Bill also did boxing and ice skating assignments for the award-winning ABC’s Wide World of Sports, which was the first program that the legendary Roone Arledge created after he arrived at the network’s sports division. 

On radio, in the 1970s he resumed his work as a staff announcer and was the regular substitute for Howard Cosell on “Speaking Of Sports,” the commentaries that Howard delivered over musicraio77 WABC from the American Contemporary Network at 8:25 a.m. and 5:25 p.m. and on the WABC Six O’clock report at 6:10 p.m. 

Howard had a long affiliation with WABC radio, even after he became highly recognized through ABC’s Monday Night Football. In fact, his commentaries continued on the station after it went to a talk format in May, 1982. 

ABC sportscaster Brent Musburger, then with CBS, was quoted in a 1984 “Sports Illustrated” piece as saying that Howard told him early in his career that he should continue to do radio after he became established in network television. 

Bill said that although Howard was considered pompous by some associates and sports fans, he also “had a gentle side and could give good advice.” 

A tape misplayed in May 1963 while Bill was doing a story on the death of Ernie Davis the Heisman Trophy-winning running back from Syracuse University and he quickly had to go live to finish the report. 

He said that immediately afterwards, Howard, who had heard the sportscast, told him that “it wasn’t your fault.” 

Additionally, Bill said that when he inquired about story selection for a sportscast, Howard “told me if I just mentioned some auto racing story for five seconds it was acceptable, because it would still make those fans happy.” 

Bill, who grew up in North Dakota, was a good enough athlete that he played on the junior varsity football team at the University of Southern California (USC) in Los Angeles. 

He said he still has “a sore finger” from tackling future New York Giants Football Hall of Fame inductee Frank Gifford. 

Bill, who graduated from USC in 1953, said he played freshman basketball for the Trojans, wearing Bill Sharman’s former jersey. Sharman later played on the Boston Celtics championship teams of the 1950s and coached the Los Angeles  Lakers to a 1971-72 National Basketball Association championship. 

“I wore his former jersey, but I never filled his shoes,” he said of Sharman, who was inducted into the Basketball Hall of Fame as both a player and coach/executive.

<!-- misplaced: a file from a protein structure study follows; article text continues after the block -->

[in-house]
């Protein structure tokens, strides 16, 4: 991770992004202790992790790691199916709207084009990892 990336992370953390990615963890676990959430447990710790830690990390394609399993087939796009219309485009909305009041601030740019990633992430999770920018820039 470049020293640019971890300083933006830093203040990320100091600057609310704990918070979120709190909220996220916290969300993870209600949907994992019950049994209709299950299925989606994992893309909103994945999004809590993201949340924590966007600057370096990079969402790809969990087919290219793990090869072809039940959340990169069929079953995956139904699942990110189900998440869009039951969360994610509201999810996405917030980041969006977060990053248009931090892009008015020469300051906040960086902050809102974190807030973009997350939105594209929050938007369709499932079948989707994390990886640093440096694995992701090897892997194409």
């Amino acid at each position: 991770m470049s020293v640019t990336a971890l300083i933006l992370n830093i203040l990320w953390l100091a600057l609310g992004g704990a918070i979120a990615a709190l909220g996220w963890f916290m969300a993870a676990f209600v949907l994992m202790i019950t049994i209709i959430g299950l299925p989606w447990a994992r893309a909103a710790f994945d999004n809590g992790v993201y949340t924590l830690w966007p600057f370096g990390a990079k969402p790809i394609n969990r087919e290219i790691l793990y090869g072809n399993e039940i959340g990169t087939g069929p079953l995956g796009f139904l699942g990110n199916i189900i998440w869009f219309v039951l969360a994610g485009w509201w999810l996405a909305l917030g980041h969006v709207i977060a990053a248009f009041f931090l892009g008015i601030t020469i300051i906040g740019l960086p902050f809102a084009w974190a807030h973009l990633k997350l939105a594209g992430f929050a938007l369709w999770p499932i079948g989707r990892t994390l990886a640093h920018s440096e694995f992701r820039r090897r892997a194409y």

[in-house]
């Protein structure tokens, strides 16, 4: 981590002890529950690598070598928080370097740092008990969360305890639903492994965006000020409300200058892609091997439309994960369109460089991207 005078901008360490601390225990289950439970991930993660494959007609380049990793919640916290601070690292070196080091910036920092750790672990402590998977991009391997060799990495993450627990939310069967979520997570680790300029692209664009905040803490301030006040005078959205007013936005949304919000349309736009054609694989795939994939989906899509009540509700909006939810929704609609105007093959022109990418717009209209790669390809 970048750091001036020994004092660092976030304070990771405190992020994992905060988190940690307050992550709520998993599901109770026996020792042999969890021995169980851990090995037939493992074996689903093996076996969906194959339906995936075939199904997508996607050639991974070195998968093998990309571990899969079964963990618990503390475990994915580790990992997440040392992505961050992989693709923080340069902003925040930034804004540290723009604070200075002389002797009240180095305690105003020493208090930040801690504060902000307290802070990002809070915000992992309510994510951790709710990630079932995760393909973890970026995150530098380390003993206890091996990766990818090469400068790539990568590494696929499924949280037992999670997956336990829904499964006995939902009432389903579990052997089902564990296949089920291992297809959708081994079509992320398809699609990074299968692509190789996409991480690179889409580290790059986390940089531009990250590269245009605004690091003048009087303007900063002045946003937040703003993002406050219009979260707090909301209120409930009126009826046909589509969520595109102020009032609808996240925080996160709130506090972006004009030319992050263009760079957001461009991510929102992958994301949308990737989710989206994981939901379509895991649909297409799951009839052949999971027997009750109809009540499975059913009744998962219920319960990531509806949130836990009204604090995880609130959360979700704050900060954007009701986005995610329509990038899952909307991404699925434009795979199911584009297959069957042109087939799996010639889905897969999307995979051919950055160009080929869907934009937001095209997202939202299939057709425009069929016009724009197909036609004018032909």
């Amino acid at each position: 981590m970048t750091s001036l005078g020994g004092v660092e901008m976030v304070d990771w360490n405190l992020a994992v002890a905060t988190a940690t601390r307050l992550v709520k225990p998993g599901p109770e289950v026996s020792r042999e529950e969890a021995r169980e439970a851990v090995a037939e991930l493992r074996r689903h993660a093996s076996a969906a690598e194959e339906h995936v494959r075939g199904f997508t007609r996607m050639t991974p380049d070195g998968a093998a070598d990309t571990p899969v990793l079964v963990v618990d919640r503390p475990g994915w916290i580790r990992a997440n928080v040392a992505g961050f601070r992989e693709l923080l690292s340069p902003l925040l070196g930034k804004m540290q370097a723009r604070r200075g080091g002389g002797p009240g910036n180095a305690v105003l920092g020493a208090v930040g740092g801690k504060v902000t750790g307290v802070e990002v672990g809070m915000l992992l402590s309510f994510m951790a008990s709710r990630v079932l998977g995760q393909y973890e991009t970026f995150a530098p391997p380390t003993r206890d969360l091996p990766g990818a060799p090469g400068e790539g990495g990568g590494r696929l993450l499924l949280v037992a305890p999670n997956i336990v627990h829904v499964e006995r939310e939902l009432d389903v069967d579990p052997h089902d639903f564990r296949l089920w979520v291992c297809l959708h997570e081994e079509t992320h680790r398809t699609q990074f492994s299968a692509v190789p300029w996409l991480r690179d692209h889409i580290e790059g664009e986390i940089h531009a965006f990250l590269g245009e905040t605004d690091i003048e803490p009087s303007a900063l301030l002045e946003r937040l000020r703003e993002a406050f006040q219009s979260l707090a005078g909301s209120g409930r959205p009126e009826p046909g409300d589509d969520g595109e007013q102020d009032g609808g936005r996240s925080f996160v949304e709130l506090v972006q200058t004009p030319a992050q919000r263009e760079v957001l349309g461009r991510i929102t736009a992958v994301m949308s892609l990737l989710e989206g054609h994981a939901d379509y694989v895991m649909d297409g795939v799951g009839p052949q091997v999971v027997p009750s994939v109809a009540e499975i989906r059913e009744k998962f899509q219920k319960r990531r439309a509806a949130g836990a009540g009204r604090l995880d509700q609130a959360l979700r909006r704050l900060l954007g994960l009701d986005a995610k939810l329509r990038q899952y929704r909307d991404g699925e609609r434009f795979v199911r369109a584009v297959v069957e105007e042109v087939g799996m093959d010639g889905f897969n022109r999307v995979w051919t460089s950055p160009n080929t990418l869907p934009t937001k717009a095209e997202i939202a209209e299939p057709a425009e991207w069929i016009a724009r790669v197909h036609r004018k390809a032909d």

Bill said his mother became upset when he decided to forego his pre-med studies and seek a career as an announcer. 

But he decided to change career paths after watching the live radio shows performed in Hollywood while he was in college. 

“I could see that I couldn’t be one of the actors, but I could become the announcer,” Bill said.  “My heroes were the announcers.” 

However, it wasn’t his knowledge of sports from playing at a high-powered school that landed Bill an ABC network radio sports show in the early 1960s. 

Maury Benkoil the ABC network program director happened to see him with a copy of “The Sporting News” sticking out of his back pocket one day and asked if he would do the new network sports show for ABC Radio. 

Bill also did newscasts at Musicradio77, where, he recalled, such air personalities as Dan Ingram, Ron Lundy, Scott Muni, Herb Oscar Anderson and Chuck Leonard would interact with him on the air

“One day Scott Muni said that my necktie had to go,” he recalled with a laugh. 

He said that a family friend, Beverly Partridge, was a huge fan of Ron Lundy’s, who at the time lived in Pearl River, not far from Bill’s home in Valley Cottage, also in Rockland County. 

He said as a favor Ron called Beverly and used his signature phrase, “Hello, Luv,” as he wished her a happy birthday. 

Bill said he was honored to be one of the 27 staff announcers at ABC – handling assignments from local radio to local television to the network radio and television operations. 

He worked with legends, whose careers dated to the early years in radio. There was Don Gardiner and Doug Browning and Milton Cross, whom out of reverence he called, “Mr. Cross.” 

However, Bill has been ambidextrous. He also has excelled in print - having had four books published; another is about to be published and yet another that is being written. 


Trivia: He claimed the crown with the answer of “Fred Noonan.”